Sen. Susan Collins (R-ME): Collins reported that her husband, Thomas Daffron, owned between $15,001 and $50,000 worth of ConocoPhillips stock as of the end of 2021. She has not since indicated that her husband sold those shares or purchased more, according to federal records.
Several other lawmakers have traded ConocoPhillips stock during the past three years but report no longer owning it, including Sen. Angus King (I-ME).
And while Rep. Kelly Armstrong (R-ND) reported having no stock in ConocoPhillips, he did in 2022 report owning a “working interest” in “Conoco” wells located in Stack and Dickinson counties in North Dakota. Value: $250,000 to $500,000.
ConocoPhillips’ stock price traded in the mid-$90 range on Wednesday — down from an all-time high in the mid-$130s in November, but more than three times above a 10-year low of about $27 per share in mid-March 2020.
Ban on congressional stock trading?
Rep. Abigail Spanberger (D-VA) is leading an effort to ban members of Congress from trading individual stocks. Win McNamee/Getty Images
By law, members of Congress are allowed to buy and sell individual stocks so long as they disclose their trades — and those of their spouses and dependent children — within 45 days of a trade.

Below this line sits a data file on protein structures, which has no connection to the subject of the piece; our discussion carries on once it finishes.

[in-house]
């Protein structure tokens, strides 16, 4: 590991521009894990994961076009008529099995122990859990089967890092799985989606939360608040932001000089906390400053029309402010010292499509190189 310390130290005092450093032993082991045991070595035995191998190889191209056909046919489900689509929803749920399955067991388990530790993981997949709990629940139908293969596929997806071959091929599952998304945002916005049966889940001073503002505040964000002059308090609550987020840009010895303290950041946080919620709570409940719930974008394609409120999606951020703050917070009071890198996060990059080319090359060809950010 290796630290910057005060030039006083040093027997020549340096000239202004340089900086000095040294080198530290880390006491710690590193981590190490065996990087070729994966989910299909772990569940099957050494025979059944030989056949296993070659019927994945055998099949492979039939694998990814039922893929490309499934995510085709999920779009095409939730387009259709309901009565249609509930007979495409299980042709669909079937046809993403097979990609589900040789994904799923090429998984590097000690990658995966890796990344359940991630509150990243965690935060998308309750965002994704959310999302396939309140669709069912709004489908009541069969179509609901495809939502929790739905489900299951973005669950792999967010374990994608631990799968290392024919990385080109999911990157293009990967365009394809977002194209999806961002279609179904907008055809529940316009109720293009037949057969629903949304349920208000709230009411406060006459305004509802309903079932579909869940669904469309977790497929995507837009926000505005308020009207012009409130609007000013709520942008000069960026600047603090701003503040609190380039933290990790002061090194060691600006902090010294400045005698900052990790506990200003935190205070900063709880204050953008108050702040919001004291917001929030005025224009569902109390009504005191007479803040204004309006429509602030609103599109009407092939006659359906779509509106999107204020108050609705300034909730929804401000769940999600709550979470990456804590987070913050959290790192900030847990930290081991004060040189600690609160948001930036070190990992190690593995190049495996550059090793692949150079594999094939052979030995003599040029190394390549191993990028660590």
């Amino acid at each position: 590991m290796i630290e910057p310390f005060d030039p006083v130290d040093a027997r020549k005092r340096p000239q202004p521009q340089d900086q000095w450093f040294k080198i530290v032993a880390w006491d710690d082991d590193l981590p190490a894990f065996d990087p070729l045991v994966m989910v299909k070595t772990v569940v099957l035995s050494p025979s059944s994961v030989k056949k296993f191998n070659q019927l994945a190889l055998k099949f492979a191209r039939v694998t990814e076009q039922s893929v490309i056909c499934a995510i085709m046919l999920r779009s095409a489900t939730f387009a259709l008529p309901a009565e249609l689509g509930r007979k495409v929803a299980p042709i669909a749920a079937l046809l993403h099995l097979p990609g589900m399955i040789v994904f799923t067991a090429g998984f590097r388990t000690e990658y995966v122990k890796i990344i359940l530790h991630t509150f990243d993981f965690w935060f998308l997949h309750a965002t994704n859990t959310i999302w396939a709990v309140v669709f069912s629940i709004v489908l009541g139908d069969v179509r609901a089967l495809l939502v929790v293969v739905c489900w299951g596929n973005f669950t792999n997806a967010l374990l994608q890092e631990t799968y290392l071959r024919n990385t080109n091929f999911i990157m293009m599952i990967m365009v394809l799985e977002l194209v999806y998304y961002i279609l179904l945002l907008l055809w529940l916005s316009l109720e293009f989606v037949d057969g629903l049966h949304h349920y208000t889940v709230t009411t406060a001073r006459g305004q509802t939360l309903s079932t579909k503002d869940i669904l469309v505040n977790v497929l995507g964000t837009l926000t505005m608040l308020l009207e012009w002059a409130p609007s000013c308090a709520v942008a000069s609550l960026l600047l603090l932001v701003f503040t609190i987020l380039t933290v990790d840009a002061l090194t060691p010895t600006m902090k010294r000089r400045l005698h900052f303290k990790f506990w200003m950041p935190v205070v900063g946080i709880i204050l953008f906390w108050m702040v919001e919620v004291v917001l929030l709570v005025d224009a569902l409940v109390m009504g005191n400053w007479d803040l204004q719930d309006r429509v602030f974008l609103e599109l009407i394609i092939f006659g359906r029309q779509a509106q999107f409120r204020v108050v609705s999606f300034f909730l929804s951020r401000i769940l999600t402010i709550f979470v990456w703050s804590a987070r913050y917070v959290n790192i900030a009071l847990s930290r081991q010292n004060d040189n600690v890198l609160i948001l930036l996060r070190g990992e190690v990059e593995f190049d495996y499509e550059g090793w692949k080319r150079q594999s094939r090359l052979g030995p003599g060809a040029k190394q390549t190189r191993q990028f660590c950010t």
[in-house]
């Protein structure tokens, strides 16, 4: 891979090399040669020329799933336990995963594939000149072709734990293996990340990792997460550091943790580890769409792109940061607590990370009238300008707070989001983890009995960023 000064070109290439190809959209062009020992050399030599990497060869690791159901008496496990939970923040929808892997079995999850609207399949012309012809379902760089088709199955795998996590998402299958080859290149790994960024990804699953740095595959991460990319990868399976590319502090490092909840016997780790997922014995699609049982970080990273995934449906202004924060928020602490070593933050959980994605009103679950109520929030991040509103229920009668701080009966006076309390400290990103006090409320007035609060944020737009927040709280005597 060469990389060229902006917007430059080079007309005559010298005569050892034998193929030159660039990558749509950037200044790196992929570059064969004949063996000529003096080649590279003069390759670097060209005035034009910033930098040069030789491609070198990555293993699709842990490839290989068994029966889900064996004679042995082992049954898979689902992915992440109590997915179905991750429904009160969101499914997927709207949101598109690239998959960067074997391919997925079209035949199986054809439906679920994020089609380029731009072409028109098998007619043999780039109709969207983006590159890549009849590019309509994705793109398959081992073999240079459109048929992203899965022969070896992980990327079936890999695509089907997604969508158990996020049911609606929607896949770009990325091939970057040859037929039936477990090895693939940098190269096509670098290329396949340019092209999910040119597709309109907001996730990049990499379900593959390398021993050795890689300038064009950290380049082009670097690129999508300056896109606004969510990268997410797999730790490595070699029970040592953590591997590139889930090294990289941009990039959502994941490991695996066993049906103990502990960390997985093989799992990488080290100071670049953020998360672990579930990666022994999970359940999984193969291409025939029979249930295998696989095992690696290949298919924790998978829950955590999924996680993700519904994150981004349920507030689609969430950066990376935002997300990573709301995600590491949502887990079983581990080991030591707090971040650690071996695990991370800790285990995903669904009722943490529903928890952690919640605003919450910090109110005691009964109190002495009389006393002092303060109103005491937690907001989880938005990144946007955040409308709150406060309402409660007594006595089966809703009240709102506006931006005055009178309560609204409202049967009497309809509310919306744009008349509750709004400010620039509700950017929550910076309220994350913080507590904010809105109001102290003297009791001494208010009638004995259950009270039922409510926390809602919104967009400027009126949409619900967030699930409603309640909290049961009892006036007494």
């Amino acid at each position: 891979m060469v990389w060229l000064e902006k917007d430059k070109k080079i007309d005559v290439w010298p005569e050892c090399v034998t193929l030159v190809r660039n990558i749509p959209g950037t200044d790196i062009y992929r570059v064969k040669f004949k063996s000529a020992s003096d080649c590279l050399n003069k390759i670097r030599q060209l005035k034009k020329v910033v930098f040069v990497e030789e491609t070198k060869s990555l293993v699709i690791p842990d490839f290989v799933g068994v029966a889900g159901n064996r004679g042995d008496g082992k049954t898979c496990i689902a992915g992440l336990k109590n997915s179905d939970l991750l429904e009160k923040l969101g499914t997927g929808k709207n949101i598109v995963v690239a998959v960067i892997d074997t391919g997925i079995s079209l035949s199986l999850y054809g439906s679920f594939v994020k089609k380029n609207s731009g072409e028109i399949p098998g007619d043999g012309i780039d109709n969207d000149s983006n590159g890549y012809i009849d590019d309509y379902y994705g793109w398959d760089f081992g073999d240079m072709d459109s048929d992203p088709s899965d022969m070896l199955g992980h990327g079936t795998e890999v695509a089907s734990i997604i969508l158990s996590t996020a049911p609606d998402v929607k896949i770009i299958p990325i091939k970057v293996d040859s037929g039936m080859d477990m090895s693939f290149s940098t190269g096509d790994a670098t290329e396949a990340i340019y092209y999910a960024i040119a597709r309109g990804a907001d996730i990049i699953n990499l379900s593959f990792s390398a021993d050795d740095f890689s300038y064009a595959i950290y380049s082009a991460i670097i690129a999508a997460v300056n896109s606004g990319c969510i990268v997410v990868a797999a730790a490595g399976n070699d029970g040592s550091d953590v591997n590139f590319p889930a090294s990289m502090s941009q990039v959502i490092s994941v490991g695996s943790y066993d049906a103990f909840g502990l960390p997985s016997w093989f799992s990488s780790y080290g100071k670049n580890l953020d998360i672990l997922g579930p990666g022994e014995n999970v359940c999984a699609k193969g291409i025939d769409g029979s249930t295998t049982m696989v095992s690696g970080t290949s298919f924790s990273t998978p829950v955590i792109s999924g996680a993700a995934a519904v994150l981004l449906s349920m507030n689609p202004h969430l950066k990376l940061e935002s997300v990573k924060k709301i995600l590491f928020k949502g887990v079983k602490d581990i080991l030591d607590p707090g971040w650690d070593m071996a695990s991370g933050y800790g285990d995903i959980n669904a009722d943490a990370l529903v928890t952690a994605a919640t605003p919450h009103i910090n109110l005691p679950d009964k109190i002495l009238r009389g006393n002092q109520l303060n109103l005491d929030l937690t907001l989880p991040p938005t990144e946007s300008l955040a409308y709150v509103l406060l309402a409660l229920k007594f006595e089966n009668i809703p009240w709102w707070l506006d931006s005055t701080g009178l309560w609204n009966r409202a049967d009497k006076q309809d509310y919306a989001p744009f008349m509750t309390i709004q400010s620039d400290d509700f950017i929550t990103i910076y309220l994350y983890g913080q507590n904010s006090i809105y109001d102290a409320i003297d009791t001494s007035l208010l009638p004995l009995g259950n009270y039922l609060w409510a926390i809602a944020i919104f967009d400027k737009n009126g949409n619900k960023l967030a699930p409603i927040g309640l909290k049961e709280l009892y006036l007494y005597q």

Dozens of lawmakers, however, have failed to follow this transparency rule.
This year alone, Raw Story reported that Reps. Seth Moulton (D-MA) and Gerry Connolly (D-VA) have violated the disclosure provisions of the Stop Trading on Congressional Knowledge Act of 2012, a law Congress passed to curb insider trading among its members and defend against potential conflicts of interest.
During the 2021-2022 congressional session, Insider identified 78 lawmakers who violated the STOCK Act’s disclosure provisions.
And many members of Congress have also demonstrated financial conflicts-of-interest during the past decade, trading stock in companies that are directly affected by the decisions members of Congress make and often spend millions of dollars to lobby the federal government for preferential treatment.
News organizations including the New York Times, Insider, NPR and Sludge have documented many such conflicts, including those of federal lawmakers who bought and sold defense contractor stock while occupying positions on congressional armed services committees or otherwise voting on measures to send such companies billions of federal dollars.
The executive and judicial branches are riddled with similar financial conflict issues, too, as the Wall Street Journal has reported.
After a failed push last year that died at the hands of House Democrats, a bipartisan group of congressional lawmakers, including Rep. Abigail Spanberger (D-VA), Rep. Chip Roy (R-TX) and Sen. Josh Hawley (R-MO), are renewing efforts to ban federal lawmakers and their spouses from trading stocks altogether. Cryptocurrency trades are also a target.
“I have very little sympathy for anyone who thinks that giving up the ability to buy or sell individual stocks is a sacrifice,” Spanberger recently told Raw Story.